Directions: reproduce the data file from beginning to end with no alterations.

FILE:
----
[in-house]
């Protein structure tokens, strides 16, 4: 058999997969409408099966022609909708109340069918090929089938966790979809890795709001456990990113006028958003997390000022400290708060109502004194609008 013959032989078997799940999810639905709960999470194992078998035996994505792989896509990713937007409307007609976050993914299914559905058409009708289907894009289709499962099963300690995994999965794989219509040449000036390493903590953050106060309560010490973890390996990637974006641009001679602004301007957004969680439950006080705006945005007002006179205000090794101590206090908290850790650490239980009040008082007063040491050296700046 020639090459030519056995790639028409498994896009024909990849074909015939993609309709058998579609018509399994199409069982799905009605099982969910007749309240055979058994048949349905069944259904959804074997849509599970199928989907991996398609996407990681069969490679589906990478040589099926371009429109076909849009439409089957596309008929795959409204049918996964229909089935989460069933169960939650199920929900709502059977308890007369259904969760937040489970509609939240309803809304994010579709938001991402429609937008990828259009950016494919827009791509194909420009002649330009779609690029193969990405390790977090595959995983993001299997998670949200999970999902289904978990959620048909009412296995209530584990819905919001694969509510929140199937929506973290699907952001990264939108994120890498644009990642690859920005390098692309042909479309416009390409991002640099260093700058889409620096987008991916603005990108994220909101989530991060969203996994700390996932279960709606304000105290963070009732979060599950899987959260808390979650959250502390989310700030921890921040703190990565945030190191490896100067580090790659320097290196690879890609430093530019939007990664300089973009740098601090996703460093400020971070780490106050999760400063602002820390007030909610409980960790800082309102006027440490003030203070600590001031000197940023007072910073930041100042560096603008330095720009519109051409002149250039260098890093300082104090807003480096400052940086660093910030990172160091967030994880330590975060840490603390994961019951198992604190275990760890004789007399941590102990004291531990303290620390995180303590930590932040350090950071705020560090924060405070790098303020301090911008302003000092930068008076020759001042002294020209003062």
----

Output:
[in-house]
């Protein structure tokens, strides 16, 4: 058999997969409408099966022609909708109340069918090929089938966790979809890795709001456990990113006028958003997390000022400290708060109502004194609008 013959032989078997799940999810639905709960999470194992078998035996994505792989896509990713937007409307007609976050993914299914559905058409009708289907894009289709499962099963300690995994999965794989219509040449000036390493903590953050106060309560010490973890390996990637974006641009001679602004301007957004969680439950006080705006945005007002006179205000090794101590206090908290850790650490239980009040008082007063040491050296700046 020639090459030519056995790639028409498994896009024909990849074909015939993609309709058998579609018509399994199409069982799905009605099982969910007749309240055979058994048949349905069944259904959804074997849509599970199928989907991996398609996407990681069969490679589906990478040589099926371009429109076909849009439409089957596309008929795959409204049918996964229909089935989460069933169960939650199920929900709502059977308890007369259904969760937040489970509609939240309803809304994010579709938001991402429609937008990828259009950016494919827009791509194909420009002649330009779609690029193969990405390790977090595959995983993001299997998670949200999970999902289904978990959620048909009412296995209530584990819905919001694969509510929140199937929506973290699907952001990264939108994120890498644009990642690859920005390098692309042909479309416009390409991002640099260093700058889409620096987008991916603005990108994220909101989530991060969203996994700390996932279960709606304000105290963070009732979060599950899987959260808390979650959250502390989310700030921890921040703190990565945030190191490896100067580090790659320097290196690879890609430093530019939007990664300089973009740098601090996703460093400020971070780490106050999760400063602002820390007030909610409980960790800082309102006027440490003030203070600590001031000197940023007072910073930041100042560096603008330095720009519109051409002149250039260098890093300082104090807003480096400052940086660093910030990172160091967030994880330590975060840490603390994961019951198992604190275990760890004789007399941590102990004291531990303290620390995180303590930590932040350090950071705020560090924060405070790098303020301090911008302003000092930068008076020759001042002294020209003062």